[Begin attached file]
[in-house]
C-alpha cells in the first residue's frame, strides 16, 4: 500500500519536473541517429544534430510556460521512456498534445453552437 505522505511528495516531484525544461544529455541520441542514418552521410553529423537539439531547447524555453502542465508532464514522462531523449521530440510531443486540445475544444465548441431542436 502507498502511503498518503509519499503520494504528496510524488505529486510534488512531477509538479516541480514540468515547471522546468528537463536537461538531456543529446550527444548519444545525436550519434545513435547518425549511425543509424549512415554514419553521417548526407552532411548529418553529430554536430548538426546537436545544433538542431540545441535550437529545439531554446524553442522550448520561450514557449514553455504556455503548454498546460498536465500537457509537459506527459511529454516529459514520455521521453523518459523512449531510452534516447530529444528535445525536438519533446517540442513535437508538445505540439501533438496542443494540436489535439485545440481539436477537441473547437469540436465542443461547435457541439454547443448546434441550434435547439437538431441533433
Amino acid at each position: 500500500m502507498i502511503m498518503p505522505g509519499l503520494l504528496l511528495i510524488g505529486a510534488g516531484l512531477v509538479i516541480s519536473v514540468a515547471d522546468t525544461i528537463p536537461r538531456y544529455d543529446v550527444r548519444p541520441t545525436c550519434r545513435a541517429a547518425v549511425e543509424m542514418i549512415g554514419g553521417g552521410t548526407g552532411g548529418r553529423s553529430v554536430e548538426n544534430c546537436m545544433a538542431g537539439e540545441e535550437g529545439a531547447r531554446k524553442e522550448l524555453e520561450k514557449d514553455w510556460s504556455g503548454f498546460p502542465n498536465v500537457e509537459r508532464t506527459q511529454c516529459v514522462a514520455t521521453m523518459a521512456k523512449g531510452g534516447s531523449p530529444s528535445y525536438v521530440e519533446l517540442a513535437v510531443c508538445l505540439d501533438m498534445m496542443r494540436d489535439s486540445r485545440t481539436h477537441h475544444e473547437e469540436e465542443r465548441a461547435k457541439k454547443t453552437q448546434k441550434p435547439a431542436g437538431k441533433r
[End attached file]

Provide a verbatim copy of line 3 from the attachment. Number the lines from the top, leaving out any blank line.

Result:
Amino acid at each position: 500500500m502507498i502511503m498518503p505522505g509519499l503520494l504528496l511528495i510524488g505529486a510534488g516531484l512531477v509538479i516541480s519536473v514540468a515547471d522546468t525544461i528537463p536537461r538531456y544529455d543529446v550527444r548519444p541520441t545525436c550519434r545513435a541517429a547518425v549511425e543509424m542514418i549512415g554514419g553521417g552521410t548526407g552532411g548529418r553529423s553529430v554536430e548538426n544534430c546537436m545544433a538542431g537539439e540545441e535550437g529545439a531547447r531554446k524553442e522550448l524555453e520561450k514557449d514553455w510556460s504556455g503548454f498546460p502542465n498536465v500537457e509537459r508532464t506527459q511529454c516529459v514522462a514520455t521521453m523518459a521512456k523512449g531510452g534516447s531523449p530529444s528535445y525536438v521530440e519533446l517540442a513535437v510531443c508538445l505540439d501533438m498534445m496542443r494540436d489535439s486540445r485545440t481539436h477537441h475544444e473547437e469540436e465542443r465548441a461547435k457541439k454547443t453552437q448546434k441550434p435547439a431542436g437538431k441533433r